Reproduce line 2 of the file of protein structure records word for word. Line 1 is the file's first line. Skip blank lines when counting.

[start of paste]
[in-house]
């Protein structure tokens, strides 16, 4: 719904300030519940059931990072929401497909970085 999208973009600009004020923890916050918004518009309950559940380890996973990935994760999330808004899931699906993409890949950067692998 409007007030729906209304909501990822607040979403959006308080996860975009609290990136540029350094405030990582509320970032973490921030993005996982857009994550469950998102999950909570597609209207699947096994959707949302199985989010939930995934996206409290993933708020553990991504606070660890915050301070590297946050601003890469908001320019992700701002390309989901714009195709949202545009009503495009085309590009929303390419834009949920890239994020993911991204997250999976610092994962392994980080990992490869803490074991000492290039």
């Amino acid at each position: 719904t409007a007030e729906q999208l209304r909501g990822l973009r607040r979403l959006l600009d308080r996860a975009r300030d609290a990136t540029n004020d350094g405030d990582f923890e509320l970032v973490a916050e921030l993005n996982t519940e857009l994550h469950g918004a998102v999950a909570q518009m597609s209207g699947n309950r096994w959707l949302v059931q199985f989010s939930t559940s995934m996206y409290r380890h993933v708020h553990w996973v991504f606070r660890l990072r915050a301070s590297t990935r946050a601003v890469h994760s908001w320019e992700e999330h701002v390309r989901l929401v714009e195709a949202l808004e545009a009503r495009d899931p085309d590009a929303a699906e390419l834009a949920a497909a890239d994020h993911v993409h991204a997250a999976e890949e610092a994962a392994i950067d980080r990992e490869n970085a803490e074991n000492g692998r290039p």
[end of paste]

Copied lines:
């Protein structure tokens, strides 16, 4: 719904300030519940059931990072929401497909970085 999208973009600009004020923890916050918004518009309950559940380890996973990935994760999330808004899931699906993409890949950067692998 409007007030729906209304909501990822607040979403959006308080996860975009609290990136540029350094405030990582509320970032973490921030993005996982857009994550469950998102999950909570597609209207699947096994959707949302199985989010939930995934996206409290993933708020553990991504606070660890915050301070590297946050601003890469908001320019992700701002390309989901714009195709949202545009009503495009085309590009929303390419834009949920890239994020993911991204997250999976610092994962392994980080990992490869803490074991000492290039």